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Unhealthy air at Foothill College: The impact of exposure

The Air Quality Index in the Bay Area as measured by AirNow.

The Air Quality Index in the Bay Area as measured by AirNow.

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Smoke from the wildfire in Butte County has resulted in dangerous air quality throughout the Bay Area — on Thursday evening, the Air Quality Index in Los Altos measured between 230 and 250 according to AirNow, a service of the EPA. Foothill College, along with universities and school districts statewide, closed its doors until Monday as the AQI rose rapidly.

Foothill College is scheduled to reopen on Tuesday. On Twitter, the college cited upcoming rain and an improved AQI as its reasons for resuming regular college schedules on Tuesday. As of Monday evening, the air quality in the Bay Area still measures above 130, which is considered unhealthy. Rain is not forecasted until Wednesday.

AirNow discourages prolonged outdoor activity when the AQI hits any number higher than 100. Any number above 200, like Thursday’s AQI, is considered very unhealthy, with serious health effects for everyone. Thursday’s conditions led to the campus closure.

An evacuation notice was sent out by call, text, and email at 8:02 a.m. Thursday, but only reached a portion of the people on campus. Staff and students with early schedules were already at Foothill — working, teaching, or in class.

Several employees working at KJ’s Cafe did not receive any emergency alerts about the campus closure and had to be informed to evacuate by their customers.

Jared Baker, an employee at the KJ’s Cafe cafeteria location, had been serving students for 30 minutes before the early morning alert. “The company didn’t notify me — the students had to,”  Baker said.

Devaki Dikshit
A notice hangs on the door of a KJs cafe location informing people on the Foothill College campus of the closure.

KJ’s Cafe employee Alex Arias arrived on campus at 6 a.m. to begin his usual shift and worked for two hours until he was notified. Prolonged exposure to the smell of the smoke had been making him dizzy, he said.

Foothill student Irene Tham, who didn’t receive any notifications on her phone, was busy tutoring when she heard the news from the staff around her. “I was surprised Foothill was canceling classes due to air quality,” she said.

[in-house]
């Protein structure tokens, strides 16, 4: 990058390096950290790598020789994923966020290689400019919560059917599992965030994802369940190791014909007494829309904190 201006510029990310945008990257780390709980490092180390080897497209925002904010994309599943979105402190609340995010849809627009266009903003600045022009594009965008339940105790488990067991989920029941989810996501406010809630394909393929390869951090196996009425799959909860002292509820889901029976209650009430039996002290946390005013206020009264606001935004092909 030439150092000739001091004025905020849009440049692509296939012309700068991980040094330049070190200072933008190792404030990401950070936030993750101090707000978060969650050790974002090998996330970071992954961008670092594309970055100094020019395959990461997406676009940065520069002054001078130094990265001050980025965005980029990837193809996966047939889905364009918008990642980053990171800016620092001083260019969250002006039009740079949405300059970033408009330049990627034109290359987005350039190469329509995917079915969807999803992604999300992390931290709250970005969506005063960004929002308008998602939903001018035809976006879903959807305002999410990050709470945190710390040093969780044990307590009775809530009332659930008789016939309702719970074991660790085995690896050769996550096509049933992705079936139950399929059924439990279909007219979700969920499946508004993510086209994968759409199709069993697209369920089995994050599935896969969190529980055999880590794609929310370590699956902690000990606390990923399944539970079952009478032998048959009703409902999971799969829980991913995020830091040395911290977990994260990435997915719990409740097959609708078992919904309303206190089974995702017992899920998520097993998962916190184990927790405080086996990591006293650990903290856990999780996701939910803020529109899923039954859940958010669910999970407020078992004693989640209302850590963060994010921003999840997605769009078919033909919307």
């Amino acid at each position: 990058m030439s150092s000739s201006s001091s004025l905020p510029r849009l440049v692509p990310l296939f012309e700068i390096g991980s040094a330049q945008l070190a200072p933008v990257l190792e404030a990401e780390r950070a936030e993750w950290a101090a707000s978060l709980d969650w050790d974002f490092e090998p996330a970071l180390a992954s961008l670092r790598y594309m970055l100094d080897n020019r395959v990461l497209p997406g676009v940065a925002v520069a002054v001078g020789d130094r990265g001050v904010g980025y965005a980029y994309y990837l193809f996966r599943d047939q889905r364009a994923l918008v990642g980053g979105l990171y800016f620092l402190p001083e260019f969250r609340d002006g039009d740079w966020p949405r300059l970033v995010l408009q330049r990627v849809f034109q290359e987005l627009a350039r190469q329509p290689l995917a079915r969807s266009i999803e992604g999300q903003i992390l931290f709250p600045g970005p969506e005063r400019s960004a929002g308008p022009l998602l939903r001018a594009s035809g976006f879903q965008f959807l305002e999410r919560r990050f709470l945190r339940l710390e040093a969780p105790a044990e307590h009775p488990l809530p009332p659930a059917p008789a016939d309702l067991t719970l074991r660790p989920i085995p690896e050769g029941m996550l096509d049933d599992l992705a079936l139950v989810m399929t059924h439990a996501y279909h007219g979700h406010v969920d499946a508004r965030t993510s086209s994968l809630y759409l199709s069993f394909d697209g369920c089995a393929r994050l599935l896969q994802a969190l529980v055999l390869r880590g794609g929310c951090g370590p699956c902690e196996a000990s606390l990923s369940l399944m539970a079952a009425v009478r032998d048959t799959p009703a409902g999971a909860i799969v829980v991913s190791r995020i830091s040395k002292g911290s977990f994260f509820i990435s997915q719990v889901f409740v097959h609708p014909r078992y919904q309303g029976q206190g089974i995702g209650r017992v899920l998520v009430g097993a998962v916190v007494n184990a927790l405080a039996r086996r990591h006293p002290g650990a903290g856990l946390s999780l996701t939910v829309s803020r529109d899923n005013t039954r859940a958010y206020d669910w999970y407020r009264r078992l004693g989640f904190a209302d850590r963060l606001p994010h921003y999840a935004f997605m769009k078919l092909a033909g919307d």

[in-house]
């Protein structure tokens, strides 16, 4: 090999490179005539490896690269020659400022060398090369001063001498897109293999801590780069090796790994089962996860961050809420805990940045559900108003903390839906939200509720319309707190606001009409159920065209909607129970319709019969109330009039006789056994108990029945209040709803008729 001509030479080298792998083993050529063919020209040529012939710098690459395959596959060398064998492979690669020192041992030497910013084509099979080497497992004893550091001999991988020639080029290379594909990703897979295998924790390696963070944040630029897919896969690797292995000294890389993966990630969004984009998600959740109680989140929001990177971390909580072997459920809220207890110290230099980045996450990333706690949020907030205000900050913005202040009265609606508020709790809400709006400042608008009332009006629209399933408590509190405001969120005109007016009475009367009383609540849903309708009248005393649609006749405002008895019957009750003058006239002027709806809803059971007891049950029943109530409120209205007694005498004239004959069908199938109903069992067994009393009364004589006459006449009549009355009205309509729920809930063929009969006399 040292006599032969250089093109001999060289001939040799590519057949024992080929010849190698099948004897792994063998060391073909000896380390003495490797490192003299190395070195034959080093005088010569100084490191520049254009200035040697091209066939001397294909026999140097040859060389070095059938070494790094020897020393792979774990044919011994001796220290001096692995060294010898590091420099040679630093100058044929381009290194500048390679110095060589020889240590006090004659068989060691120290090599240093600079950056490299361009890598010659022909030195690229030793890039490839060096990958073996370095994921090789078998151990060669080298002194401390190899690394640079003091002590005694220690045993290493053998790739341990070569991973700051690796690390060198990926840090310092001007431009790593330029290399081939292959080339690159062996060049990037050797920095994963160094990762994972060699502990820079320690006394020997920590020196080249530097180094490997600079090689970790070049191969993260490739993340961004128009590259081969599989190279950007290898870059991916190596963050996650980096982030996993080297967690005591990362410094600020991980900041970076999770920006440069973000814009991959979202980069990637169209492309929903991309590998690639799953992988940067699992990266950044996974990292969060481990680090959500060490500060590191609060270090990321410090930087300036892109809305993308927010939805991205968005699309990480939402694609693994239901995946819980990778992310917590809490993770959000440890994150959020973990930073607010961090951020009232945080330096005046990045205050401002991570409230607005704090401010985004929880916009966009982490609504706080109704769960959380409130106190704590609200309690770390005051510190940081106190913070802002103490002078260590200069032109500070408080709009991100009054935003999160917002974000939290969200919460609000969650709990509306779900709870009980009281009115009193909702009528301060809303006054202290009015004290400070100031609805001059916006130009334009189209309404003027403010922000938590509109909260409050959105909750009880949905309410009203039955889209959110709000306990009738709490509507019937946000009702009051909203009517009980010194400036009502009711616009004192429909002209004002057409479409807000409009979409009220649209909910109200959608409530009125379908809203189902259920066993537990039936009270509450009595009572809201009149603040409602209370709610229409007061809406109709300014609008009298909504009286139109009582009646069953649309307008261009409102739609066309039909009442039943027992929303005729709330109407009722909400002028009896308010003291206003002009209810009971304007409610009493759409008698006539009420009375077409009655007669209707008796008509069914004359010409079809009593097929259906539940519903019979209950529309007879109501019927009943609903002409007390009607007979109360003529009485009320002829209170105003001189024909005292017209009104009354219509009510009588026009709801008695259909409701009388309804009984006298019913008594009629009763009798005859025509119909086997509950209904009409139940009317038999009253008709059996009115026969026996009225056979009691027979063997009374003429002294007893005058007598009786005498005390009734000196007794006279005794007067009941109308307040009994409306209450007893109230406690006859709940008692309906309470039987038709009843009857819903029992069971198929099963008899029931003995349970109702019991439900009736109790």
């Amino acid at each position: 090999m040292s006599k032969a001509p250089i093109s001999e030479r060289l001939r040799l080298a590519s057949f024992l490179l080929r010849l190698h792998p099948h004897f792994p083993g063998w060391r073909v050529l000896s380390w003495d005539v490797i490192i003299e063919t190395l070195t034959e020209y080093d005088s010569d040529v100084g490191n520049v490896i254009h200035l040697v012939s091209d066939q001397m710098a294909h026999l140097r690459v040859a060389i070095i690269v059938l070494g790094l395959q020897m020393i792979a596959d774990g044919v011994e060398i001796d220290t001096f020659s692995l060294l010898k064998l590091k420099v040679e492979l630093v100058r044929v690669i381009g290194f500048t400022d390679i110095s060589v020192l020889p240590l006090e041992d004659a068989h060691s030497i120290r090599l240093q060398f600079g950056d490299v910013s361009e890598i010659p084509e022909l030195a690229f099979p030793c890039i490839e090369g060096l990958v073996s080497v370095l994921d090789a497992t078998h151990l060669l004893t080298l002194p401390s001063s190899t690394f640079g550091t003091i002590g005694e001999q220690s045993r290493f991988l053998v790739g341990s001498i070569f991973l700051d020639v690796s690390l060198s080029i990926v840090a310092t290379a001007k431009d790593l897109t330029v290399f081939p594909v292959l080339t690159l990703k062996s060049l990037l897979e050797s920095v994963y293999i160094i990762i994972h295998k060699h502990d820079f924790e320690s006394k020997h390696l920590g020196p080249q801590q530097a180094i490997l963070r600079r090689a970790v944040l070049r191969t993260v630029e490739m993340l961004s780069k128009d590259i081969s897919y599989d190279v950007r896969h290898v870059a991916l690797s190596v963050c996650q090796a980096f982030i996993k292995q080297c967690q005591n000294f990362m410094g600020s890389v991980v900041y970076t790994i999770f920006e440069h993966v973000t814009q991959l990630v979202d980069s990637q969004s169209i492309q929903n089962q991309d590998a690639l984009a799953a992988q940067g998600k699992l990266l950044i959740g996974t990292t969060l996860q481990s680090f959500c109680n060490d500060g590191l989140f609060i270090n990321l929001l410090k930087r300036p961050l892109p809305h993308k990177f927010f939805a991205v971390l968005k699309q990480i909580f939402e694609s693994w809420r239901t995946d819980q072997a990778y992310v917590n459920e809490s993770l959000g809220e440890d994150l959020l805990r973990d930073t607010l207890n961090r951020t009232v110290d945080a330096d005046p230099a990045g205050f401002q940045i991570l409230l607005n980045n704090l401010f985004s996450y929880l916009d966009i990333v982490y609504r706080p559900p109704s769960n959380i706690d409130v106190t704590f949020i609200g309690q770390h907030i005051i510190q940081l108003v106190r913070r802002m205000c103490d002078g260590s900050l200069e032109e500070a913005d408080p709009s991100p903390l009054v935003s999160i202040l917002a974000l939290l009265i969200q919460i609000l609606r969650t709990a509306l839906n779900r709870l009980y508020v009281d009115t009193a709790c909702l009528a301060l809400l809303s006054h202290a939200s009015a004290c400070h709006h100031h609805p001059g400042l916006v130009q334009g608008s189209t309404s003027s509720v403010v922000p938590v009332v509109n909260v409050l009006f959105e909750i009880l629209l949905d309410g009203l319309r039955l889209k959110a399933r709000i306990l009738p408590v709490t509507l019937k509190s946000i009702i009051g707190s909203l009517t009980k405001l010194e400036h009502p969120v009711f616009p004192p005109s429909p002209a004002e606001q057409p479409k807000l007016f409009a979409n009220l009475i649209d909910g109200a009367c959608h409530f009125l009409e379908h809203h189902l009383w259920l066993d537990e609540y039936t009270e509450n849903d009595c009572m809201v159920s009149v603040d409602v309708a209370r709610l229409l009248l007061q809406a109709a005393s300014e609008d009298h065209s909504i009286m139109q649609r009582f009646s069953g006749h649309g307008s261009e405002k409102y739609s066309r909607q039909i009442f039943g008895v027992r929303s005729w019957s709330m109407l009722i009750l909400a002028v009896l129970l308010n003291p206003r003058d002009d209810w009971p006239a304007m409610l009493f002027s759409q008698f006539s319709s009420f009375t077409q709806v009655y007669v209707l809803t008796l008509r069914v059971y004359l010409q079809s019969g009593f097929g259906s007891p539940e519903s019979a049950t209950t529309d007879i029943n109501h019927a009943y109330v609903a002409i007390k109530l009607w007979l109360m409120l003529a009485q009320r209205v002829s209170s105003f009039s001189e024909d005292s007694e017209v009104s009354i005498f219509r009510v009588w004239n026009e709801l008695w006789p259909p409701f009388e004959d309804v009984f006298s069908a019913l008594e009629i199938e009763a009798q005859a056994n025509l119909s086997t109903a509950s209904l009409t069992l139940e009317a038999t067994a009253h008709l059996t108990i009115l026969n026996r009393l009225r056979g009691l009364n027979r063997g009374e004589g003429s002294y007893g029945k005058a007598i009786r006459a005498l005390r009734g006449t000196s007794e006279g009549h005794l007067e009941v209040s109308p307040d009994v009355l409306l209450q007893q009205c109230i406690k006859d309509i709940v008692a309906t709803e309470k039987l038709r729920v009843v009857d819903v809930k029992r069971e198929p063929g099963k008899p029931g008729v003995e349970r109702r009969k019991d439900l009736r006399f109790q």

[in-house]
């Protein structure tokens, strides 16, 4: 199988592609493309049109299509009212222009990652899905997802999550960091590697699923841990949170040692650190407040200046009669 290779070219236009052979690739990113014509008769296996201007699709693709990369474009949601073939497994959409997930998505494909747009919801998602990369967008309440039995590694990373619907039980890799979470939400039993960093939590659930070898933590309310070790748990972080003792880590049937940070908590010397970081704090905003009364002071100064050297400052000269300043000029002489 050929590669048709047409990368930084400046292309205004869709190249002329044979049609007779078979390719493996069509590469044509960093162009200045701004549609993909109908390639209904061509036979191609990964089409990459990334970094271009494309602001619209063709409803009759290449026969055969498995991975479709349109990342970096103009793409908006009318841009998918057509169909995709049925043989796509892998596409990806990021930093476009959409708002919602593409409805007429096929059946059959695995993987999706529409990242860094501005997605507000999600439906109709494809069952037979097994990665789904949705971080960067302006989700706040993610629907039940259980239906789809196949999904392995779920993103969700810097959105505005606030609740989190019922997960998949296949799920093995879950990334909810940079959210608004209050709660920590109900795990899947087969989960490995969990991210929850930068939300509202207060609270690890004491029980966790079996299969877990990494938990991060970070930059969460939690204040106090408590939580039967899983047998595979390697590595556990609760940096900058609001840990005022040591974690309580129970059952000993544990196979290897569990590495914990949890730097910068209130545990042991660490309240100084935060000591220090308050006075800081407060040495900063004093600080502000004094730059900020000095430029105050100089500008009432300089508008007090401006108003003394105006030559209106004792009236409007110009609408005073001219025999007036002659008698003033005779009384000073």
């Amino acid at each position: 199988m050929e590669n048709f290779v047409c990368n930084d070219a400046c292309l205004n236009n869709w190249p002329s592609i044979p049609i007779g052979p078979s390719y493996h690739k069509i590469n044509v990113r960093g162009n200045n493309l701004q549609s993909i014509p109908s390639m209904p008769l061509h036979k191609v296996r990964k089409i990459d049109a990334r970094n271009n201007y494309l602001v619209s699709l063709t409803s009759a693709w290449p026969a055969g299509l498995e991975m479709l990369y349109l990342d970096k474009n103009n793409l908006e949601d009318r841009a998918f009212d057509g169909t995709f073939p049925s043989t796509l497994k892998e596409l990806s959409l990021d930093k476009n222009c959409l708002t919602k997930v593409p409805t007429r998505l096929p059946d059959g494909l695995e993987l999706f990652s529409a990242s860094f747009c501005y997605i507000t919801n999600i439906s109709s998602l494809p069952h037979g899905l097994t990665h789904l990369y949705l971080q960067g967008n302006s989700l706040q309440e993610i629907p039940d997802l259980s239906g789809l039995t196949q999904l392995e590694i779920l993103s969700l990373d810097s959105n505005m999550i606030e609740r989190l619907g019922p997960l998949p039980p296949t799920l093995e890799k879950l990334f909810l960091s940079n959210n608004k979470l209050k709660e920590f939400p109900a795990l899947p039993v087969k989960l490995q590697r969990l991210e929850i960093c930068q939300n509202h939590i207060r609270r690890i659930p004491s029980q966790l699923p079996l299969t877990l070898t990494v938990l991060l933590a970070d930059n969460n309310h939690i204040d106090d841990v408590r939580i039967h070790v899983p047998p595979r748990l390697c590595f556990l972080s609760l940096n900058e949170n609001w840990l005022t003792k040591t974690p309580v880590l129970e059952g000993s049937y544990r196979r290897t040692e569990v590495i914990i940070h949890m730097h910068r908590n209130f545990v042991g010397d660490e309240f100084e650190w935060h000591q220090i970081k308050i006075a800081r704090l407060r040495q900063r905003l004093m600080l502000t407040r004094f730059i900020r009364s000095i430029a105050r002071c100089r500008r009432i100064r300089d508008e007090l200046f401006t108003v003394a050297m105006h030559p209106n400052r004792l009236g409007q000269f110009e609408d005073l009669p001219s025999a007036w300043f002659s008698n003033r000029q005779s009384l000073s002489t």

Her eyes had been irritated because of the polluted air. “It would have been nice if we were notified earlier, by email or something.”

Dizziness and irritation are just some of the symptoms produced by exposure to wildfire smoke. Spending any time outdoors when the AQI measures above 200 can result in health complications ranging from scratchy throats to severe respiratory infections like bronchitis and pneumonia.

And for people with pre-existing conditions like asthma, the symptoms are exacerbated.

YuFei Faye Cheng, a student in emergency medical services training at the Sunnyvale Center, had just recovered from asthma a week before the wildfire. “Since I’ve been taking medications, [I] thought I got it under control,” Cheng said. “And yesterday I was sitting for EMT class lecture…and felt a bit short of breath.”

After she stepped out into the hallway, Cheng began to “cough like crazy.” She stressed the importance of seeking medical help for reactions like hers.

Faculty members were informed only 10 minutes earlier in a districtwide email sent out to employees. Several had already begun teaching when the text alert was sent and needed to cut their classes short.

Child development Instructor Maria Dominguez was notified at the same time that students were. “It was until one of the students came to show me the text that I checked my own phone and email,” Dominguez said.

While she was grateful Foothill College was looking out for her students’ health, Dominguez thought the “timing could have been better for students attending the 8 a.m. classes.”

To ensure that everyone had received word of the closure, campus police and administrators escorted people off campus. Bret Watson, vice president of marketing, was one of those responsible for managing the evacuation.

Scott Lankford
Director of Facilities Branda Davis-Visas stands in front of Foothill College alerting incoming cars of the campus closure.

“This is the first time in the 20 years I have been here that this has happened…that we close the campus because of smoke from the fires,” Watson said. “The main thing is we are trying to protect people’s health.”

On Twitter, President Thuy Nguyen addressed students and employees of the college. “Health and safety is of the utmost concern to us,” Nguyen said in a Thursday message.

UC Davis, UC Berkeley, Ohlone College, De Anza College, and Foothill all extended their campus closures on Sunday. A Foothill-De Anza districtwide alert was sent out Sunday afternoon confirming the colleges will remain closed on Monday. The campuses will reopen on Tuesday.

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Unhealthy air at Foothill College: The impact of exposure